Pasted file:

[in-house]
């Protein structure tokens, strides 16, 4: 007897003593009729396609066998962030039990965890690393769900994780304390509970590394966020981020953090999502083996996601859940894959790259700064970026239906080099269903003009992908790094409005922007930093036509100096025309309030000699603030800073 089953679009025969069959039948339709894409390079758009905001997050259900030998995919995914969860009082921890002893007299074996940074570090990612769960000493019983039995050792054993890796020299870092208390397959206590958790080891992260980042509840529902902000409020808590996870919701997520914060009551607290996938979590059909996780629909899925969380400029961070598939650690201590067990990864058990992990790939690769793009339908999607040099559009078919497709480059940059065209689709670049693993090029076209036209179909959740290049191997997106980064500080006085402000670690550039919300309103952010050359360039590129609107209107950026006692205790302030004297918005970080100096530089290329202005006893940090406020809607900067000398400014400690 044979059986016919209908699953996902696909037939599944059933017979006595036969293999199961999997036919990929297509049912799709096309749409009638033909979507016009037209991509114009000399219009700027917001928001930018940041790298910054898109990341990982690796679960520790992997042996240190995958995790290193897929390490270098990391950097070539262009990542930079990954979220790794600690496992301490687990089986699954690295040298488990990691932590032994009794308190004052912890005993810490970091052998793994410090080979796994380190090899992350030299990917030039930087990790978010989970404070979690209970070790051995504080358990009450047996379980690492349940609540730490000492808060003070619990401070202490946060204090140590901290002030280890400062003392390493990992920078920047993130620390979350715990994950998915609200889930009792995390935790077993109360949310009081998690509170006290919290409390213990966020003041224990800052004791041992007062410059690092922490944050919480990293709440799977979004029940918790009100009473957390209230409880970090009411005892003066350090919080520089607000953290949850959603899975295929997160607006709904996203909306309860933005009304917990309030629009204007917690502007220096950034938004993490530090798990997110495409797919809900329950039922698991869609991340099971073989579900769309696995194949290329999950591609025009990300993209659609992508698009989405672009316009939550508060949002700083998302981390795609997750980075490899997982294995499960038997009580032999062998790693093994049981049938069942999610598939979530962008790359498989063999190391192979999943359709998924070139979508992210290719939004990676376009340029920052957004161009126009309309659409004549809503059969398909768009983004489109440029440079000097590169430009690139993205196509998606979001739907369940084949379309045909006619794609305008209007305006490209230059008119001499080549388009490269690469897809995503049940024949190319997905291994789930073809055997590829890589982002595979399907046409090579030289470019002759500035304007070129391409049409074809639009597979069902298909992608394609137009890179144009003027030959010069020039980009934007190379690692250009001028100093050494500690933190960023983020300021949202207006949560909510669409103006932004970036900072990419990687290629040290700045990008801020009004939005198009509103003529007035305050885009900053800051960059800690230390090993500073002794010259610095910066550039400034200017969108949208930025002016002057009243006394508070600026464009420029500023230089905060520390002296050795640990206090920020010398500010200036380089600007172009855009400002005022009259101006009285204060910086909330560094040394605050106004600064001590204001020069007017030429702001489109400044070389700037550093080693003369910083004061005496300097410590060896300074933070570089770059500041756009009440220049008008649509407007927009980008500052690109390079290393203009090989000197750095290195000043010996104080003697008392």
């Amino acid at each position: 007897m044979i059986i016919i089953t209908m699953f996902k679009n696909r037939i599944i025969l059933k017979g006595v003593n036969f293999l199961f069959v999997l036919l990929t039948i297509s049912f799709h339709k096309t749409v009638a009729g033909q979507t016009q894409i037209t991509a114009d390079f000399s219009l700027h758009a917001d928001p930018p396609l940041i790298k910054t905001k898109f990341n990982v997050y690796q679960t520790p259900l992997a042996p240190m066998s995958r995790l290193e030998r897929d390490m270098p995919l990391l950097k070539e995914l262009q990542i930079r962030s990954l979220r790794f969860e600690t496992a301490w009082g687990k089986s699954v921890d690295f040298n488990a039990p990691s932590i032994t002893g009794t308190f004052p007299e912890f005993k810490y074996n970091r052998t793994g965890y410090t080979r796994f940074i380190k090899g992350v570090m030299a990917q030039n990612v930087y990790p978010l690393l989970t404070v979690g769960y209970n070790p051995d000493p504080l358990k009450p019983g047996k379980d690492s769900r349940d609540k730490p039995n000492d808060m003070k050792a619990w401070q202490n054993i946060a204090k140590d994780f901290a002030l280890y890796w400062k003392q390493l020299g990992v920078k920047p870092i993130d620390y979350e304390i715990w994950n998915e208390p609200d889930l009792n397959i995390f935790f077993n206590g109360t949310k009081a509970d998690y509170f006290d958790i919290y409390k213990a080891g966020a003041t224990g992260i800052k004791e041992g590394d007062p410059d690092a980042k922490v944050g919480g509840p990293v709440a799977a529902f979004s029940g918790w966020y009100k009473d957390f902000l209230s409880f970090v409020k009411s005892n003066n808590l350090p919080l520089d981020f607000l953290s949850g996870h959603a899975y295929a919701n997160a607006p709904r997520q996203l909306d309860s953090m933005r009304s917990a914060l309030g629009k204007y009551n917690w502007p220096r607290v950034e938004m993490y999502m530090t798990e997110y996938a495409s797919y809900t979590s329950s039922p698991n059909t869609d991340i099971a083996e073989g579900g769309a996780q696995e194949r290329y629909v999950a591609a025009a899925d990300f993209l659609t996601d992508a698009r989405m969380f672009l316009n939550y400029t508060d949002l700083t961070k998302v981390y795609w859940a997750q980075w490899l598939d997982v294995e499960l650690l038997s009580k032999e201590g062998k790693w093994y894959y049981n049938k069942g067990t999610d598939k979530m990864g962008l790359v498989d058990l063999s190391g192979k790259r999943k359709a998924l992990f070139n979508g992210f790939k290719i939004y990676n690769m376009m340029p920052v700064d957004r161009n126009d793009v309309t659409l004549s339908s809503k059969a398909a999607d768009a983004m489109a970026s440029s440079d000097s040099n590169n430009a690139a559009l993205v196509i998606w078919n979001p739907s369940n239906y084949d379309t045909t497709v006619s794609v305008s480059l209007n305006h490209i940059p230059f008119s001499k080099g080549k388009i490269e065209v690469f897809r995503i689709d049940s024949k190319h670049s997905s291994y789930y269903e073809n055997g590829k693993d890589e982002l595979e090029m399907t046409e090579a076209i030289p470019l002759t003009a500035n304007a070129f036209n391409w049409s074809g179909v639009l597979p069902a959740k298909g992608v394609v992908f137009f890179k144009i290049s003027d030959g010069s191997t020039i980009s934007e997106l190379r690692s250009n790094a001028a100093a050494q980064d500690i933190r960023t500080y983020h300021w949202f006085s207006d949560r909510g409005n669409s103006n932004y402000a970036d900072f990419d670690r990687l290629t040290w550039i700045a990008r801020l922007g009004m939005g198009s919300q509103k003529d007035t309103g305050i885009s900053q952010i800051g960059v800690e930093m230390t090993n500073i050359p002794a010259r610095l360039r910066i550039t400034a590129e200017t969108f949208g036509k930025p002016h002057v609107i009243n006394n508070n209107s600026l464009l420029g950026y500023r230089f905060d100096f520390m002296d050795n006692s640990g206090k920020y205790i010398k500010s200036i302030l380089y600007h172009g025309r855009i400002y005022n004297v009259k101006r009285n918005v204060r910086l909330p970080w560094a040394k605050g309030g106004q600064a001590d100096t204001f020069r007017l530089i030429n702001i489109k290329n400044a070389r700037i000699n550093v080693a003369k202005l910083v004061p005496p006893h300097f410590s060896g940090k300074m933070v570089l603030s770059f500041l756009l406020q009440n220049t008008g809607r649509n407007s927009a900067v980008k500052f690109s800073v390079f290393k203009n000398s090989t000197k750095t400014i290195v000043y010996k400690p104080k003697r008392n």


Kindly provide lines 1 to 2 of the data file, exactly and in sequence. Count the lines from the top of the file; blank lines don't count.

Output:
[in-house]
């Protein structure tokens, strides 16, 4: 007897003593009729396609066998962030039990965890690393769900994780304390509970590394966020981020953090999502083996996601859940894959790259700064970026239906080099269903003009992908790094409005922007930093036509100096025309309030000699603030800073 089953679009025969069959039948339709894409390079758009905001997050259900030998995919995914969860009082921890002893007299074996940074570090990612769960000493019983039995050792054993890796020299870092208390397959206590958790080891992260980042509840529902902000409020808590996870919701997520914060009551607290996938979590059909996780629909899925969380400029961070598939650690201590067990990864058990992990790939690769793009339908999607040099559009078919497709480059940059065209689709670049693993090029076209036209179909959740290049191997997106980064500080006085402000670690550039919300309103952010050359360039590129609107209107950026006692205790302030004297918005970080100096530089290329202005006893940090406020809607900067000398400014400690 044979059986016919209908699953996902696909037939599944059933017979006595036969293999199961999997036919990929297509049912799709096309749409009638033909979507016009037209991509114009000399219009700027917001928001930018940041790298910054898109990341990982690796679960520790992997042996240190995958995790290193897929390490270098990391950097070539262009990542930079990954979220790794600690496992301490687990089986699954690295040298488990990691932590032994009794308190004052912890005993810490970091052998793994410090080979796994380190090899992350030299990917030039930087990790978010989970404070979690209970070790051995504080358990009450047996379980690492349940609540730490000492808060003070619990401070202490946060204090140590901290002030280890400062003392390493990992920078920047993130620390979350715990994950998915609200889930009792995390935790077993109360949310009081998690509170006290919290409390213990966020003041224990800052004791041992007062410059690092922490944050919480990293709440799977979004029940918790009100009473957390209230409880970090009411005892003066350090919080520089607000953290949850959603899975295929997160607006709904996203909306309860933005009304917990309030629009204007917690502007220096950034938004993490530090798990997110495409797919809900329950039922698991869609991340099971073989579900769309696995194949290329999950591609025009990300993209659609992508698009989405672009316009939550508060949002700083998302981390795609997750980075490899997982294995499960038997009580032999062998790693093994049981049938069942999610598939979530962008790359498989063999190391192979999943359709998924070139979508992210290719939004990676376009340029920052957004161009126009309309659409004549809503059969398909768009983004489109440029440079000097590169430009690139993205196509998606979001739907369940084949379309045909006619794609305008209007305006490209230059008119001499080549388009490269690469897809995503049940024949190319997905291994789930073809055997590829890589982002595979399907046409090579030289470019002759500035304007070129391409049409074809639009597979069902298909992608394609137009890179144009003027030959010069020039980009934007190379690692250009001028100093050494500690933190960023983020300021949202207006949560909510669409103006932004970036900072990419990687290629040290700045990008801020009004939005198009509103003529007035305050885009900053800051960059800690230390090993500073002794010259610095910066550039400034200017969108949208930025002016002057009243006394508070600026464009420029500023230089905060520390002296050795640990206090920020010398500010200036380089600007172009855009400002005022009259101006009285204060910086909330560094040394605050106004600064001590204001020069007017030429702001489109400044070389700037550093080693003369910083004061005496300097410590060896300074933070570089770059500041756009009440220049008008649509407007927009980008500052690109390079290393203009090989000197750095290195000043010996104080003697008392």